Carolyn Baker, now the federal program and finance director for the Charlotte County schools, was principal of the Early Learning Center when the bears were introduced. "This is a perfect program for kids this age," she said. "It started as a behavior management tool but has become so much more than that. It teaches kids compassion and empathy, rules, good manners, academic concepts. It helps with classroom management and self-esteem and is a more nurturing style for constructive discipline.
"When Stephen Keith visits the classroom, the students ask 'Are you Bob Bear's uncle? His dad?' Kids wanted to know more about the bear. They were curious, so we had to develop stories about the bear. They want to have a relationship with the bear and, like storybook characters, they want to believe in the fantasy. This has supported literacy education and parent education. Parents have embraced this project as it has provided consistency between home and school routines. If their child is jumping on a bed at home, they'll say 'Bob Bear wouldn't be jumping on the bed.'
This approach has spawned a series of books by Keith and the staff that supplement the teachers' use of the bears. The concept was used in a study in the preschool program at Prince Edward County Elementary School that was a research project by a Longwood graduate student, the results of which were published in a refereed journal last year. Keith and his collaborators hope to present this model at professional conferences.
Two books, Saying Kind Words with B_ Bear and Learn Shapes with B_ Bear, have been published in the B_ Bear Children's Literacy Series, and five more books have been written and will soon go to the publisher, Farmville Printing. The books are written by Keith, Baker and the teachers in a collaborative process. Brittany Hughes, a graphic designer who is a graduate of the Charlotte County schools and lives in North Carolina, does the illustrations.
"These are classroom readers that reinforce what the teacher is teaching," Keith said. "I taught the teachers the behavioral concepts, and I say 'Let's develop some storylines based on what you know of this.' It's all about kids making good choices. As the books are read in class, the students will sometimes tell the storyline - that's early literacy, which is what we're after. The next book will be about B_ Bear having a toy dinosaur and being told by his mom not to take it on the school bus, but he takes it on the bus and gets into trouble. These are real-world scenarios. We're limited only by the set of experiences that kids have at school and at home."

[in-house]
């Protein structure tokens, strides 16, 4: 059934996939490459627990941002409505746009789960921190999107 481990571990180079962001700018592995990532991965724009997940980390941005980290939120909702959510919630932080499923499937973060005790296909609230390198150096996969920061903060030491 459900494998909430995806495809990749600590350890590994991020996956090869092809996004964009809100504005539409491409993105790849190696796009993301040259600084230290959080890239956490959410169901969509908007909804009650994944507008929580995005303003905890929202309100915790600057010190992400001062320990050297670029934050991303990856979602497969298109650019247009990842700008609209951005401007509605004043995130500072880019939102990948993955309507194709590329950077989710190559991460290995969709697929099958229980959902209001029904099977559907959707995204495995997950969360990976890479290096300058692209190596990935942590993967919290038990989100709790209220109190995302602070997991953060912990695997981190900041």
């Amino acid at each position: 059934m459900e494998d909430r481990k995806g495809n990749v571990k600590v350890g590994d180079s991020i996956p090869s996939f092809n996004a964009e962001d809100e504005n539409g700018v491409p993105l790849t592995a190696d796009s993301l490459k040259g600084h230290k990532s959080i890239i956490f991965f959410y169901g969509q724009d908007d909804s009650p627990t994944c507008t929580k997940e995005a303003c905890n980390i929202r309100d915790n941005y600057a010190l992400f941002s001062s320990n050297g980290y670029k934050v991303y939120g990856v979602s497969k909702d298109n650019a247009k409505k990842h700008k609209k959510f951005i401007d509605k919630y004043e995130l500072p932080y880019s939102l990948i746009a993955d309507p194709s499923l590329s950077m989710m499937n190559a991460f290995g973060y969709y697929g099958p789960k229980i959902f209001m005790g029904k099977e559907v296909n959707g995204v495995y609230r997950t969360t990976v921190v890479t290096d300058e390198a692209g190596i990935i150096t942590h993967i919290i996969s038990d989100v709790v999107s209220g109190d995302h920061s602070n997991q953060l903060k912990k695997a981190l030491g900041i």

The books "reinforce the school rules, and what's in the book connects to the classroom," Baker said. "We've tried to be thoughtful in developing a curriculum appropriate to this age. All the pieces work together to support behavior management, but saying it's only behavior management sells it short. It provides reinforcement for the child: they've learned the rules, and now they're teaching them to the bear. And because they've doing their work, it gives them confidence."
The idea of using a personified stuffed bear was originated by Keith's wife, Joyce, a librarian at Prince Edward County Elementary School for more than 30 years before retiring in 2009. The original bear, Bob Bear, now in Keith's office, was a gift from a teacher at her school.
"She came up with Bob Bear as a behavior management tool, and she would pretend he was a student in the library," Keith said. "She would remind him of the rules, put him in time-out. His full title was Bad Bob Bear, but over time she dropped the 'Bad.' I just thought it was the neatest idea. This is a humanistic approach that plays to the kids' strengths and experiences. It's what educators call a constructivist approach, which is a model of teaching that builds on children's experiences.